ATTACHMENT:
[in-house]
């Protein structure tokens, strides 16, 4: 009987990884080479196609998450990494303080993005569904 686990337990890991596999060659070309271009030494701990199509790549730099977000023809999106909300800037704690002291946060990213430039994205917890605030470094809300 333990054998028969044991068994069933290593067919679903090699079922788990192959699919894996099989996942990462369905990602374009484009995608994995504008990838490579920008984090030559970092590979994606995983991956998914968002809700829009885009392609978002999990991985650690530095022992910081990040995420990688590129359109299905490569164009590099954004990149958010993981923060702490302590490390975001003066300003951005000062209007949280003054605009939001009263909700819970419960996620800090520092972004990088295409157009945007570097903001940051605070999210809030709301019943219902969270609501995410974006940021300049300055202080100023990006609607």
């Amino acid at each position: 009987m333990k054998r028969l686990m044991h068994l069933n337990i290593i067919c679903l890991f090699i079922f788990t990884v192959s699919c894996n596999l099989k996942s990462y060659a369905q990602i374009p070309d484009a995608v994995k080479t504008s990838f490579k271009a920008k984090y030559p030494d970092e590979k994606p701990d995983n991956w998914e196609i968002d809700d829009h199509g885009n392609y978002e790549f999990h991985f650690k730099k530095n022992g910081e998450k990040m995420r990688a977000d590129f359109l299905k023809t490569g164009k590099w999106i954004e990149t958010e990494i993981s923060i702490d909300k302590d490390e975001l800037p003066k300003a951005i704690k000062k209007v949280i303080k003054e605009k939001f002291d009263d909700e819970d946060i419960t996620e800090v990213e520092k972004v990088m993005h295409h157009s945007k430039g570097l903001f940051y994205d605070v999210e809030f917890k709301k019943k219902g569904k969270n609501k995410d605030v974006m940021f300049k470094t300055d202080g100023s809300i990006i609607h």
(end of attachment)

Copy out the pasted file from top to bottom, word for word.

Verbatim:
[in-house]
């Protein structure tokens, strides 16, 4: 009987990884080479196609998450990494303080993005569904 686990337990890991596999060659070309271009030494701990199509790549730099977000023809999106909300800037704690002291946060990213430039994205917890605030470094809300 333990054998028969044991068994069933290593067919679903090699079922788990192959699919894996099989996942990462369905990602374009484009995608994995504008990838490579920008984090030559970092590979994606995983991956998914968002809700829009885009392609978002999990991985650690530095022992910081990040995420990688590129359109299905490569164009590099954004990149958010993981923060702490302590490390975001003066300003951005000062209007949280003054605009939001009263909700819970419960996620800090520092972004990088295409157009945007570097903001940051605070999210809030709301019943219902969270609501995410974006940021300049300055202080100023990006609607």
């Amino acid at each position: 009987m333990k054998r028969l686990m044991h068994l069933n337990i290593i067919c679903l890991f090699i079922f788990t990884v192959s699919c894996n596999l099989k996942s990462y060659a369905q990602i374009p070309d484009a995608v994995k080479t504008s990838f490579k271009a920008k984090y030559p030494d970092e590979k994606p701990d995983n991956w998914e196609i968002d809700d829009h199509g885009n392609y978002e790549f999990h991985f650690k730099k530095n022992g910081e998450k990040m995420r990688a977000d590129f359109l299905k023809t490569g164009k590099w999106i954004e990149t958010e990494i993981s923060i702490d909300k302590d490390e975001l800037p003066k300003a951005i704690k000062k209007v949280i303080k003054e605009k939001f002291d009263d909700e819970d946060i419960t996620e800090v990213e520092k972004v990088m993005h295409h157009s945007k430039g570097l903001f940051y994205d605070v999210e809030f917890k709301k019943k219902g569904k969270n609501k995410d605030v974006m940021f300049k470094t300055d202080g100023s809300i990006i609607h």